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TCTC fills Mahoning Valley’s skills gap

Tribune Chronicle / Christopher Kromer Clarissa Nichols, a junior from Newton Falls, left, and Faith Mohney, a junior from Niles McKinley, fill prescriptions as part of Trumbull Career and Technical Center in Champion. An economic development group in northeast Ohio is addressing a potential skills gap in the Mahoning Valley by helping to align the supply of and demand for workers in particular fields.

CHAMPION — With constant talk of a skills gap in the Valley — the lack of qualified applicants to fill in-demand jobs — an economic development group in northeast Ohio is helping align the supply of, and demand for, workers in certain fields.

In its May 2018 report titled “Aligning Opportunities in Northeast Ohio,” Team NEO is helping local employers and job applicants find each other.

Jacob Duritsky, vice president, strategy and research for Team NEO, said information technology, manufacturing and health care employers often can not find enough qualified job applicants.

“I think there is a collective opportunity to use this data to educate schools, employers, students and families,” Duritsky said. “We see this report as a convening document.”

Team NEO is not the only entity working to close the skills gap. The Trumbull Career and Technical Center offers students hands-on experience in in-demand fields.

Madison Stanhope, a junior from Joseph Badger High School and a student in TCTC’s interactive multimedia program, said the pace of the industry piqued her interest.

“The industry is always changing,” Stanhope said. “There are tons of opportunities. There’s so much you can do with it.”

Amy Garland-Rusnak, a teacher in the pharmacy technician program, said it doesn’t take students long to find work.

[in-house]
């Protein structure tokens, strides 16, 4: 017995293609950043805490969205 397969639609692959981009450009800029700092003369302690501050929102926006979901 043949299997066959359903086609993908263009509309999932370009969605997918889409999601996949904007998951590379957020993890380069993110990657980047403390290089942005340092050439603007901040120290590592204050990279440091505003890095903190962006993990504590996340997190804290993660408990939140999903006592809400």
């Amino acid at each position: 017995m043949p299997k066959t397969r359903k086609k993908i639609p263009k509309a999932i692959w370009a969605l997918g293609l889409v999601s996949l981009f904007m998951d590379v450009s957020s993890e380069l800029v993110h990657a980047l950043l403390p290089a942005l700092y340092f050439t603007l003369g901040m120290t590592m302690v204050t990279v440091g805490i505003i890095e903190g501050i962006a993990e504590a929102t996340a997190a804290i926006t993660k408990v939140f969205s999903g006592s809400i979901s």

“They can walk right into a job as a pharmacy technician right out of high school,” Garland-Rusnak said. “If students want to pursue more education, this experience is priceless.”

Duritsky said he believes it is important for the labor market to be inclusive.

“If kids don’t feel they are on the college track, we need to make sure they’re having an economic impact,” Duritsky said.

Dalton Hoover, a junior from Howland enrolled in TCTC’s welding program, agreed with Duritsky.

“If college isn’t for you, you can go to a technical school and learn skills to use for the rest of your life,” Hoover said. “I’m not a person who likes to read about how to do things. I’d rather have a hands-on experience.”

Some see experience at TCTC as an opportunity to try a new program to determine whether to pursue a certain career.

“This program is a good option to see if you like nursing,” said Barb Meyer, pre-nursing program instructor. Students in the program have the opportunity to work as state tested nursing assistants (STNAs) while still in school.

Kristofer Doran, instructor of interactive multimedia at TCTC, said the program is valuable for students who choose to remain in the field or do something else.

“If students from our program want to go to college, they will already have some certifications,” said Doran. “And they’ll know by the time they leave if they still want to do this.”

Still, many young people may overlook technical and skilled fields.

“There’s a lack of promotion for it,” said Parker O’Neil, a junior from Niles McKinley High School enrolled in TCTC’s welding program.

Duritsky agreed.

“We have to re-engage the community on what a good job is,” said Duritsky.

Christian Kennedy, a junior from Newton Falls and an enrollee in the construction program, said he is “very confident” the program will lead to a job.

“Everyone here is like family,” said Kennedy. “I highly recommend the program.”

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